As is the case when studying any scale, it is essential to plot it out on every area of the fretboard and memorize it. FIGURE 3 illustrates G major pentatonic as played in second/third position, with a quick shift up to fifth position and then back to third position on the high E string. This pattern encompasses only fretted notes, so it is easily moved to other positions and keys up and down the fretboard.

One of the signature elements in Dickey’s soloing style is his use of small melodic “cells” that progress in either an ascending or descending manner throughout a phrase. FIGURE 4 shows a solo pattern based on the previously shown scale position of G major pentatonic and built from steadily descending 16th-note melodic cells on each beat. As you play through the figure, notice the subtle differences in the melodic shape of each four-note group as it falls on each successive beat. Classic examples of Betts utilizing this specific technique can be heard on perennial Allman Brothers favorites like “Jessica,” “Melissa” and “Ramblin’ Man.”

The major pentatonic scale lends itself well to performance over large spans of the fretboard, especially when incorporating hammer-ons and slides in order to shift quickly from one position to another. FIGURE 5 illustrates G major pentatonic in an extended pattern that starts in third position and ends in 12th. Play this pattern up and down utilizing the hammer-ons, pull-offs and legato finger slides as shown.

In FIGURE 6, I use this extended pattern to weave another three-bar solo-type phrase that moves smoothly from position to position. When forming the four-note melodic cells, one phrase can be connected to the next using a great variety of choices. At the end of bar 2 into bar 3, I decided to repeat the G root note on the downbeat of beat one in bar 3 to begin the subsequent phrase.

As alluded to in FIGURE 2, passing tones are very useful when building solo phrases from the major pentatonic scale. Along with using the minor third as a passing tone into the major third, the minor, or “flatted,” sixth works great as a connecting note between the fifth and major sixth. In FIGURE 7, I use both of these passing tones in different octaves in order to shape a more interesting melodic line. At the end of the phrase, on beat three of bar 2, I use an oblique bend—a bent note on one string coupled with an unbent note on a different string—to wrap up the phrase.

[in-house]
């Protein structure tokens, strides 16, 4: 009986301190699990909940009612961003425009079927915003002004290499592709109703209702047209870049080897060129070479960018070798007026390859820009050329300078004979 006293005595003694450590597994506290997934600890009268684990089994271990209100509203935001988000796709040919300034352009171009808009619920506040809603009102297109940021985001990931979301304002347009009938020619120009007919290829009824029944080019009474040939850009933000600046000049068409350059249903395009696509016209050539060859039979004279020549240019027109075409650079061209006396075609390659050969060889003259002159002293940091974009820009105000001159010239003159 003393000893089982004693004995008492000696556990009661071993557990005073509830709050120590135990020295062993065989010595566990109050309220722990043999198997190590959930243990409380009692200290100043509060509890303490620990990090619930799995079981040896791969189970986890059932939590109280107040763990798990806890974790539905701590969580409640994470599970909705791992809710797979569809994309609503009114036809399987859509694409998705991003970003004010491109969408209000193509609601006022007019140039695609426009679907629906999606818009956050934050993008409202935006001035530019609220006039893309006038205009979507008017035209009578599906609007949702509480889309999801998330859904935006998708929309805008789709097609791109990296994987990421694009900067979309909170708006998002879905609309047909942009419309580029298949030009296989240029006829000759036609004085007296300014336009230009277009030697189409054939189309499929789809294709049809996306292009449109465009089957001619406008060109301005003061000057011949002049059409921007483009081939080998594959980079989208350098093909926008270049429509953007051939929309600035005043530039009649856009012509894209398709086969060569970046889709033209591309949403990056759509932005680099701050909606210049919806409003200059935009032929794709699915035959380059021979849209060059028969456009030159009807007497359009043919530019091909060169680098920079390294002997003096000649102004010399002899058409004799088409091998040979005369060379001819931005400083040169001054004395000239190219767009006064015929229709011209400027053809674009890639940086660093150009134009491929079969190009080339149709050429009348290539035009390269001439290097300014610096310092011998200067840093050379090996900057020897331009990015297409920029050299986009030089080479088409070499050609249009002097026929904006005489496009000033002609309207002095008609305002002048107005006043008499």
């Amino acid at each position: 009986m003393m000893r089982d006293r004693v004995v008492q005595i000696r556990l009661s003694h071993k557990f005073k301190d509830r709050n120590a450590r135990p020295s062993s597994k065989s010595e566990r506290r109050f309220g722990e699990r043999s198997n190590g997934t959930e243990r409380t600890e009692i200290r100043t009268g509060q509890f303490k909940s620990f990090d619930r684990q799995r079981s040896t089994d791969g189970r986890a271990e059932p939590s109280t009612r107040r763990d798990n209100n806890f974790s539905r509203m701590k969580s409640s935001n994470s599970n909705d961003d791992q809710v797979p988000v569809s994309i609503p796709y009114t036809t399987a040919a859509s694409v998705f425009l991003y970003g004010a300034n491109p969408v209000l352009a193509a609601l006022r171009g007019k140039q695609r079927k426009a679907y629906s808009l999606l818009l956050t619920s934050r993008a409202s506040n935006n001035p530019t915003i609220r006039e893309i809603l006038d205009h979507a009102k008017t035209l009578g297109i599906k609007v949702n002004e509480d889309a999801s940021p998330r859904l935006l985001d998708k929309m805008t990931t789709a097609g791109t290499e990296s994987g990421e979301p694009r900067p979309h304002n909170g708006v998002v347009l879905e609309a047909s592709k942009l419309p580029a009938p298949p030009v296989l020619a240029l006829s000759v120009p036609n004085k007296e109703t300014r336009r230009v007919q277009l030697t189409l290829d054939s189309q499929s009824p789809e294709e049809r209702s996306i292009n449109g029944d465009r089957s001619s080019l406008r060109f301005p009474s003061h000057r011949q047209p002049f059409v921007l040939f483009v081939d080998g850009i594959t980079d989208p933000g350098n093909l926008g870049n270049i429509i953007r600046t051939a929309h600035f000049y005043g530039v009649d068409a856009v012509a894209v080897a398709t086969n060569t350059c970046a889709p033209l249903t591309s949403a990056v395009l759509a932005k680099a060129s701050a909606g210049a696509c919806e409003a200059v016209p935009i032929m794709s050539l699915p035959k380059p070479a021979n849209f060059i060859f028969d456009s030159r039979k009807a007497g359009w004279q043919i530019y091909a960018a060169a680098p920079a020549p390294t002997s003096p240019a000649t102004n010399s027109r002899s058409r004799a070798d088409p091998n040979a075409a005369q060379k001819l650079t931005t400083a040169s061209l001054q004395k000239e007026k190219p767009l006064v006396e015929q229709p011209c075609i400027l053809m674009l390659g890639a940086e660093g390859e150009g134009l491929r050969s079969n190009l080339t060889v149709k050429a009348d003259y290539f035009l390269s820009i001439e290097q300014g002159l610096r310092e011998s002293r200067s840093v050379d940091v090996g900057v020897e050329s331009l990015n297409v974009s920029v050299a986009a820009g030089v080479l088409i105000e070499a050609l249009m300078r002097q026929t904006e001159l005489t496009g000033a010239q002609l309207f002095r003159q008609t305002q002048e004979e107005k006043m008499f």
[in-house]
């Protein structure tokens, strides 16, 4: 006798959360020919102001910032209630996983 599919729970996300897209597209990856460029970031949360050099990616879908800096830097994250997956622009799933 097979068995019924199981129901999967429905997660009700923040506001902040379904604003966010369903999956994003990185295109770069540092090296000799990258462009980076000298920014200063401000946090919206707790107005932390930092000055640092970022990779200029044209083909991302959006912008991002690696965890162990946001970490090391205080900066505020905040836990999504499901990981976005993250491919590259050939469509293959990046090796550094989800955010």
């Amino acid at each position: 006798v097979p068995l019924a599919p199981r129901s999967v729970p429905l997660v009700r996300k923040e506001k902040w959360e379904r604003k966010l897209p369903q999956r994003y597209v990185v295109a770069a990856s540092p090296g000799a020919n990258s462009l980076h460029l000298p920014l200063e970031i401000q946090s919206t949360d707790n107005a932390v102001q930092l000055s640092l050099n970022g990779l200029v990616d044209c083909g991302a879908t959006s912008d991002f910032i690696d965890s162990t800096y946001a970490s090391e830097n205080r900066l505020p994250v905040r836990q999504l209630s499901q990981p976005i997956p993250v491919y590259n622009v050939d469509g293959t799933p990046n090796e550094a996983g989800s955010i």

The sound of oblique bends is one closely associated with the pedal-steel guitar, and Dickey often mimics the pedal-steel sound by incorporating alternating oblique bends in his solo phrases. In FIGURE 8, an A note on the B string’s 10th fret is bent up one whole step, to B, and held while a series of alternating notes are played against it on the high E string. It will take practice to hold this bend firmly and in tune while switching between the different notes on the high E, and I suggest using the middle finger for the bend and the other three fingers for the notes fretted on the high E string.

Another scale that Betts uses to great effect is the six-note major hexatonic, which is nearly identical to the major pentatonic, the difference being that it additionally includes the perfect fourth (in the key of G, that would be C). As depicted in FIGURE 9, G major hexatonic is built from the notes G A B C D E. The major hexatonic can be used very effectively when harmonizing a major pentatonic line. FIGURE 10a illustrates a classic Betts-style major pentatonic melody, and FIGURE 10b harmonizes this melody a third higher, using notes from the G major hexatonic scale (G A B C D E).

Dickey’s best-known use of major hexatonic is most likely within his song, “Blue Sky,” and FIGURES 11a and 11b offer a G major hexatonic melody and a lower harmony line, thirds apart, the latter being based on G major pentatonic.

Categories: General Interest